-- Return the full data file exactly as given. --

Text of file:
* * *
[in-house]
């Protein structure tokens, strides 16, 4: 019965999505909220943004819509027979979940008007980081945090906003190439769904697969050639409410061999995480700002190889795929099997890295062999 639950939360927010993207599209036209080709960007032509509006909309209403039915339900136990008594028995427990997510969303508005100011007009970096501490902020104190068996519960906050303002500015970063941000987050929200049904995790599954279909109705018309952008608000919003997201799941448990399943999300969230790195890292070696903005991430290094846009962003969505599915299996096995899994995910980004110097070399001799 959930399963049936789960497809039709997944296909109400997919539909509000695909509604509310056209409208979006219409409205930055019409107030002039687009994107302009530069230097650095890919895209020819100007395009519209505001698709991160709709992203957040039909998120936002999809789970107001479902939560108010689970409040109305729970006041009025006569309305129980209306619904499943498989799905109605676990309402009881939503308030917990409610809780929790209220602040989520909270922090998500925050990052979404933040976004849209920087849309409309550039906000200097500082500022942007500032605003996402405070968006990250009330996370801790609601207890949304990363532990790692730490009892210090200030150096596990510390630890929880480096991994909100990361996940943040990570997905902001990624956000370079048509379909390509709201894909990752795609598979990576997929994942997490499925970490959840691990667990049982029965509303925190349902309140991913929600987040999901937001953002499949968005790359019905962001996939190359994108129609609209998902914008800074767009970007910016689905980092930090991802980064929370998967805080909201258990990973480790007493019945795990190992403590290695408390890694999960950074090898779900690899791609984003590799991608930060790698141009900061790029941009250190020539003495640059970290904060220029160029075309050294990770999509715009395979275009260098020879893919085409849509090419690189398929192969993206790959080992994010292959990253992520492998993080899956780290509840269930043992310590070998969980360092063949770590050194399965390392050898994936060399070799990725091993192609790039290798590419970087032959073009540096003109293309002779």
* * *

[in-house]
């Protein structure tokens, strides 16, 4: 019965999505909220943004819509027979979940008007980081945090906003190439769904697969050639409410061999995480700002190889795929099997890295062999 639950939360927010993207599209036209080709960007032509509006909309209403039915339900136990008594028995427990997510969303508005100011007009970096501490902020104190068996519960906050303002500015970063941000987050929200049904995790599954279909109705018309952008608000919003997201799941448990399943999300969230790195890292070696903005991430290094846009962003969505599915299996096995899994995910980004110097070399001799 959930399963049936789960497809039709997944296909109400997919539909509000695909509604509310056209409208979006219409409205930055019409107030002039687009994107302009530069230097650095890919895209020819100007395009519209505001698709991160709709992203957040039909998120936002999809789970107001479902939560108010689970409040109305729970006041009025006569309305129980209306619904499943498989799905109605676990309402009881939503308030917990409610809780929790209220602040989520909270922090998500925050990052979404933040976004849209920087849309409309550039906000200097500082500022942007500032605003996402405070968006990250009330996370801790609601207890949304990363532990790692730490009892210090200030150096596990510390630890929880480096991994909100990361996940943040990570997905902001990624956000370079048509379909390509709201894909990752795609598979990576997929994942997490499925970490959840691990667990049982029965509303925190349902309140991913929600987040999901937001953002499949968005790359019905962001996939190359994108129609609209998902914008800074767009970007910016689905980092930090991802980064929370998967805080909201258990990973480790007493019945795990190992403590290695408390890694999960950074090898779900690899791609984003590799991608930060790698141009900061790029941009250190020539003495640059970290904060220029160029075309050294990770999509715009395979275009260098020879893919085409849509090419690189398929192969993206790959080992994010292959990253992520492998993080899956780290509840269930043992310590070998969980360092063949770590050194399965390392050898994936060399070799990725091993192609790039290798590419970087032959073009540096003109293309002779």